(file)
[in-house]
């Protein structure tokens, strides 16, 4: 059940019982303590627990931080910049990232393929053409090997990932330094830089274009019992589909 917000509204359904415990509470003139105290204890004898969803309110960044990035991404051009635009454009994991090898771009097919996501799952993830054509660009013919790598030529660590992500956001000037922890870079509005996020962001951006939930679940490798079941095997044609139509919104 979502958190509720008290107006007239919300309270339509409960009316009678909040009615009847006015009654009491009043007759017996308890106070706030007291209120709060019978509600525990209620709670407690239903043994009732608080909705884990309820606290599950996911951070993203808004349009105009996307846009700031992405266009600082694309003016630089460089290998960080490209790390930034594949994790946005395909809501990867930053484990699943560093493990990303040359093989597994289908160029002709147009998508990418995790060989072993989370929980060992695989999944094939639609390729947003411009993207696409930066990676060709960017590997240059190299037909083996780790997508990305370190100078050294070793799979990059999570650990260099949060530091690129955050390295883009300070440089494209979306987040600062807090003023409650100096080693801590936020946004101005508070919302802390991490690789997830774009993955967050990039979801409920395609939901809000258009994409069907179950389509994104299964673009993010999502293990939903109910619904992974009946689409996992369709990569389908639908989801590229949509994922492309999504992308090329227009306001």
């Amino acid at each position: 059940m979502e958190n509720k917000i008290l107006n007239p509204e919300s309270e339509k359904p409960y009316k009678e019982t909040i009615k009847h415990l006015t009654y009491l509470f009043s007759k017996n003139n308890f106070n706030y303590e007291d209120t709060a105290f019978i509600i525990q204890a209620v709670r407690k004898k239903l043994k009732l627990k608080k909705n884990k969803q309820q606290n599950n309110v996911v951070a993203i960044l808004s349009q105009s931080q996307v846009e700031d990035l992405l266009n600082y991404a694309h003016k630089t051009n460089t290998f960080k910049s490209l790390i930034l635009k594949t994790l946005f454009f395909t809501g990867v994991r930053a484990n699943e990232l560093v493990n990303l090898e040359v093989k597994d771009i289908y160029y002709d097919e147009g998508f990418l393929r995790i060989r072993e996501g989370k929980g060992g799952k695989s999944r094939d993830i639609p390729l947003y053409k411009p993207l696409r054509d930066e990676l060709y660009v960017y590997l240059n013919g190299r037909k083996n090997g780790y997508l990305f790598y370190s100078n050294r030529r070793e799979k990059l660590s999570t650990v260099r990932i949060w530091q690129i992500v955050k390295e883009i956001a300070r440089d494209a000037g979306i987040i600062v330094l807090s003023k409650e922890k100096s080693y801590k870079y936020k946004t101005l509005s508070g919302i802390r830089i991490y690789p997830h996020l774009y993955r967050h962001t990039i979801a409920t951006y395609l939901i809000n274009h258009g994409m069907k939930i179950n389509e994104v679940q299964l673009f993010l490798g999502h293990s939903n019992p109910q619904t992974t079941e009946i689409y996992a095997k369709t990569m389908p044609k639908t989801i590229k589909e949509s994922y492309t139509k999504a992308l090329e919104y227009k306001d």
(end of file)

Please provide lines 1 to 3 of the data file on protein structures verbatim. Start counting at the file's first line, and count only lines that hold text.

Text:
[in-house]
């Protein structure tokens, strides 16, 4: 059940019982303590627990931080910049990232393929053409090997990932330094830089274009019992589909 917000509204359904415990509470003139105290204890004898969803309110960044990035991404051009635009454009994991090898771009097919996501799952993830054509660009013919790598030529660590992500956001000037922890870079509005996020962001951006939930679940490798079941095997044609139509919104 979502958190509720008290107006007239919300309270339509409960009316009678909040009615009847006015009654009491009043007759017996308890106070706030007291209120709060019978509600525990209620709670407690239903043994009732608080909705884990309820606290599950996911951070993203808004349009105009996307846009700031992405266009600082694309003016630089460089290998960080490209790390930034594949994790946005395909809501990867930053484990699943560093493990990303040359093989597994289908160029002709147009998508990418995790060989072993989370929980060992695989999944094939639609390729947003411009993207696409930066990676060709960017590997240059190299037909083996780790997508990305370190100078050294070793799979990059999570650990260099949060530091690129955050390295883009300070440089494209979306987040600062807090003023409650100096080693801590936020946004101005508070919302802390991490690789997830774009993955967050990039979801409920395609939901809000258009994409069907179950389509994104299964673009993010999502293990939903109910619904992974009946689409996992369709990569389908639908989801590229949509994922492309999504992308090329227009306001």
């Amino acid at each position: 059940m979502e958190n509720k917000i008290l107006n007239p509204e919300s309270e339509k359904p409960y009316k009678e019982t909040i009615k009847h415990l006015t009654y009491l509470f009043s007759k017996n003139n308890f106070n706030y303590e007291d209120t709060a105290f019978i509600i525990q204890a209620v709670r407690k004898k239903l043994k009732l627990k608080k909705n884990k969803q309820q606290n599950n309110v996911v951070a993203i960044l808004s349009q105009s931080q996307v846009e700031d990035l992405l266009n600082y991404a694309h003016k630089t051009n460089t290998f960080k910049s490209l790390i930034l635009k594949t994790l946005f454009f395909t809501g990867v994991r930053a484990n699943e990232l560093v493990n990303l090898e040359v093989k597994d771009i289908y160029y002709d097919e147009g998508f990418l393929r995790i060989r072993e996501g989370k929980g060992g799952k695989s999944r094939d993830i639609p390729l947003y053409k411009p993207l696409r054509d930066e990676l060709y660009v960017y590997l240059n013919g190299r037909k083996n090997g780790y997508l990305f790598y370190s100078n050294r030529r070793e799979k990059l660590s999570t650990v260099r990932i949060w530091q690129i992500v955050k390295e883009i956001a300070r440089d494209a000037g979306i987040i600062v330094l807090s003023k409650e922890k100096s080693y801590k870079y936020k946004t101005l509005s508070g919302i802390r830089i991490y690789p997830h996020l774009y993955r967050h962001t990039i979801a409920t951006y395609l939901i809000n274009h258009g994409m069907k939930i179950n389509e994104v679940q299964l673009f993010l490798g999502h293990s939903n019992p109910q619904t992974t079941e009946i689409y996992a095997k369709t990569m389908p044609k639908t989801i590229k589909e949509s994922y492309t139509k999504a992308l090329e919104y227009k306001d």